The prison camp's administration punished inmates with brutal methods that consisted of heavy physical labour, inciting violence among inmates, psychological abuse, and deprivation of food and water. According to Šore's memories, the main penal measures in the camp were: boycotts (severing of any communication with an inmate, overtime labour and reduction of food and water rations), carrying "Anita" (exhaustion by carrying a heavy load), tracer (exhaustion caused by carrying heavy loads with another inmate), the swan (exhaustion by carrying a heavy load together with six other detainees) and the chamber-pot ‘honour’ (guarding the wooden lavatory in the barracks many times per day or for many days). The physical exhaustion of inmates was done to psychologically transform them, or erase their personalities, to create persons loyal to the Party led by Tito. Inmates who underwent been internal punishment or refused to submit to political "re-education" ended up in Building 101. Its purpose was to break disobedient detainees with more difficult conditions of daily labour and more extreme torture methods (Interview with Peić Čaldarović, Dubravka).
Šore described each of these situations and methods of political "re-education" precisely from his own experience or based on the example of one of his fellow inmates. He illustrated some of the most difficult aspects of everyday life with his own drawings under the heading: Tracer/Carrying Heavy Rocks, Water and Food/Boycott by the Wall, Chamber-pot Honour /Swan (Interview with Dubravka Peić Čaldarović).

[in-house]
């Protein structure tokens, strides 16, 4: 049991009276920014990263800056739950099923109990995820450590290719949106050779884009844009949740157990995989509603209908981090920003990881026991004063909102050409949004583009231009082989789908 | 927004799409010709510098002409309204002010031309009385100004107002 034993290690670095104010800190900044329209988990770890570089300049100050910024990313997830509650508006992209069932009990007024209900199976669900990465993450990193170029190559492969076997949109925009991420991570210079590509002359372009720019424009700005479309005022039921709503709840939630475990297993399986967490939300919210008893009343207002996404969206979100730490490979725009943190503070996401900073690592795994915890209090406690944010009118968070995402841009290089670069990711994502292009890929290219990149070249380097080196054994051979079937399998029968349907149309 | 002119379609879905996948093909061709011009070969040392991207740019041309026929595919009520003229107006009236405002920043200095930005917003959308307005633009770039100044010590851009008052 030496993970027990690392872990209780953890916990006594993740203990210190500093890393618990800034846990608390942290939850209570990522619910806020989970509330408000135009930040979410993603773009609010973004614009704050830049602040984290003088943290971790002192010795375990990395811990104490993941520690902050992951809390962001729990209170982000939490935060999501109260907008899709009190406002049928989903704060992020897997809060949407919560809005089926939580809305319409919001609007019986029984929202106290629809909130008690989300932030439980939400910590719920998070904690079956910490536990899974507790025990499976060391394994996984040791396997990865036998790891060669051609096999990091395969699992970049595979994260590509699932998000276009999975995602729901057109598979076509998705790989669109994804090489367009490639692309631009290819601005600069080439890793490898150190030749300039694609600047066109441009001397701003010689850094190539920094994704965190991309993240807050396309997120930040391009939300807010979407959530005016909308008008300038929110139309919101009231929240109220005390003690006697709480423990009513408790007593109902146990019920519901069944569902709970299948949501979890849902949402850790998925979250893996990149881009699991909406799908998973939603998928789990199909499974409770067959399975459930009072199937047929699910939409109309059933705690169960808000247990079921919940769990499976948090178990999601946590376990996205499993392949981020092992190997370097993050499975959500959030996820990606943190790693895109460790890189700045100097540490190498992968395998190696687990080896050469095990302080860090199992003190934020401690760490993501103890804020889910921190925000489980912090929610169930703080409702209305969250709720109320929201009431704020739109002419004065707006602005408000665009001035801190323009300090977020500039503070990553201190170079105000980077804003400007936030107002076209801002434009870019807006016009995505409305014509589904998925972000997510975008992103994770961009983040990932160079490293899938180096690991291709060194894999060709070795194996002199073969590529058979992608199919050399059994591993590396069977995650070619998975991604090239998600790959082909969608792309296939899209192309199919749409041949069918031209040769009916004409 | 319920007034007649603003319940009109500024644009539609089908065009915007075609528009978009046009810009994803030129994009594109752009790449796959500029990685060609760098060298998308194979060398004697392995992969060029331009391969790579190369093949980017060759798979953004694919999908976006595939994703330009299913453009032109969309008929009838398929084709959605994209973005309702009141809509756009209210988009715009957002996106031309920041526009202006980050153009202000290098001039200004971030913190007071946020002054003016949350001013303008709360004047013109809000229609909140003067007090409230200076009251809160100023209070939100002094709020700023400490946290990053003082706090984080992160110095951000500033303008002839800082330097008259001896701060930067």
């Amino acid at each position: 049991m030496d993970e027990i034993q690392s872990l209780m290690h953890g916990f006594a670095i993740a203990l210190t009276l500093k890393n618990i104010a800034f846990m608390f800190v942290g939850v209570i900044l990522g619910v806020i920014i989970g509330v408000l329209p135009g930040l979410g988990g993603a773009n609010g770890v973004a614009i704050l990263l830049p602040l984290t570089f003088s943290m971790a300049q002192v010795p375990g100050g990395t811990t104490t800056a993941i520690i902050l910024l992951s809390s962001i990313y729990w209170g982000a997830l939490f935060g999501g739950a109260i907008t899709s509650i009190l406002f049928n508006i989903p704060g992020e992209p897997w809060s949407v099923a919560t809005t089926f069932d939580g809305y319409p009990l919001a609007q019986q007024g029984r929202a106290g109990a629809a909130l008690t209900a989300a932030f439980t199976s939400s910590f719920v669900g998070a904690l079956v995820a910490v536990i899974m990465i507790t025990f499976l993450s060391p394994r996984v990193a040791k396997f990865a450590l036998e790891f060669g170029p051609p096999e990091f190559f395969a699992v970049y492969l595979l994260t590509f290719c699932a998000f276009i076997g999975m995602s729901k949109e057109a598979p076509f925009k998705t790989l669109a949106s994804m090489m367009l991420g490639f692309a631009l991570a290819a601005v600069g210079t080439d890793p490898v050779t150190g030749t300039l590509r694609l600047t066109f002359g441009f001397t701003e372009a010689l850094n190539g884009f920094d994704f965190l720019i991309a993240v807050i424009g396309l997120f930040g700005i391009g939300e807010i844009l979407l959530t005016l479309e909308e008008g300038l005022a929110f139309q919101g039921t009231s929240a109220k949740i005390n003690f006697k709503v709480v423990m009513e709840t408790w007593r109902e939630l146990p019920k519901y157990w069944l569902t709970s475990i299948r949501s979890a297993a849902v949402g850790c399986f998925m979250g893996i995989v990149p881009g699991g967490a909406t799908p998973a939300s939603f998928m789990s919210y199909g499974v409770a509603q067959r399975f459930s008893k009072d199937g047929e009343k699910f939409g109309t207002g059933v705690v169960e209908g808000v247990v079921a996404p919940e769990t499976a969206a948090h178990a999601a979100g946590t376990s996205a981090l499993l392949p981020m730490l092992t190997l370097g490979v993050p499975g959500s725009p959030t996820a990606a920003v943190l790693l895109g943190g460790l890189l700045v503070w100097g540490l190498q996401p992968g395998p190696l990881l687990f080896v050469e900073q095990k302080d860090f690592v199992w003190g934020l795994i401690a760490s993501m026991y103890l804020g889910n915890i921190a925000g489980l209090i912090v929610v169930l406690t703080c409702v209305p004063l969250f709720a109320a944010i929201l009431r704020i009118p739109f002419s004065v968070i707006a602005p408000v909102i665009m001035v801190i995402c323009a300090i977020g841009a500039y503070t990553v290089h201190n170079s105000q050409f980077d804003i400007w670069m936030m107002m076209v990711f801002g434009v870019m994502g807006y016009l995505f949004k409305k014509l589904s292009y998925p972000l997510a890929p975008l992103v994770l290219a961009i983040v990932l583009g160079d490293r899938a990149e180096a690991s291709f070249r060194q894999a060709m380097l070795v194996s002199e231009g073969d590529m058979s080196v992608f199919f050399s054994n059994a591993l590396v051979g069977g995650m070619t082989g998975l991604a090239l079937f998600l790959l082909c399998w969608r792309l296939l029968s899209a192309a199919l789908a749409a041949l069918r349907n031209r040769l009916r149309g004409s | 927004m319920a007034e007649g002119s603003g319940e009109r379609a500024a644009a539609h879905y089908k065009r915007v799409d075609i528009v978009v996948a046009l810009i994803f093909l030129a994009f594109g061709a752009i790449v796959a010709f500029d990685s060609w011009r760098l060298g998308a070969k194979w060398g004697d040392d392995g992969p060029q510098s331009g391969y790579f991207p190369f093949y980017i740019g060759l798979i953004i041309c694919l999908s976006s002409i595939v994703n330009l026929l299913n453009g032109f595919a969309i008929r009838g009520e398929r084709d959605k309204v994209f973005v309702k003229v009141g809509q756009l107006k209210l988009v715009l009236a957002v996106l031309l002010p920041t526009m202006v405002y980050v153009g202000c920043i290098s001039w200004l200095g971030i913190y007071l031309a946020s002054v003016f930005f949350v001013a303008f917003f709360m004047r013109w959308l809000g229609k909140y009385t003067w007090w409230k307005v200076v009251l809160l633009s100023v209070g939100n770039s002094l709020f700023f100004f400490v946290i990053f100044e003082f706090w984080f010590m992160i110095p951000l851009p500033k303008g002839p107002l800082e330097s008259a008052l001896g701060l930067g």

The work ‘Days of Pain and Pride’ comprises 38 photographs that make up a whole. No single item should therefore be extracted, rather the whole series must be perceived in its entirety.
The album’s title, ‘Days of Pain and Pride’, is ironic, referring to the press media at the time that relentlessly ran the story of the death and funeral of the SFRY’s lifelong president. At the very moment when Tito’s funeral was the leading and only story in the media, assuming the dimensions of a spectacle, the artist decided to participate in this event from an outsider perspective, from the margins, recording the adoration of the Marshal’s image in all its ideological conflict and the absurdity of the kitsch aesthetic. The photo portrait is displayed like an icon, decorated with a black ribbon that in the orthodox, folk tradition represents an expression of mourning for the deceased. The absurd character of these gestures of devotion is in the carnival atmosphere of the street displays, as the image of the leader pops up among fruit and vegetables, loaves of bread, cuts of fresh meat, shirts and skirts...
Literary translator Árpád Göncz at work, Visegrád, Hungary, early 1970s
- Visegrád, Hungary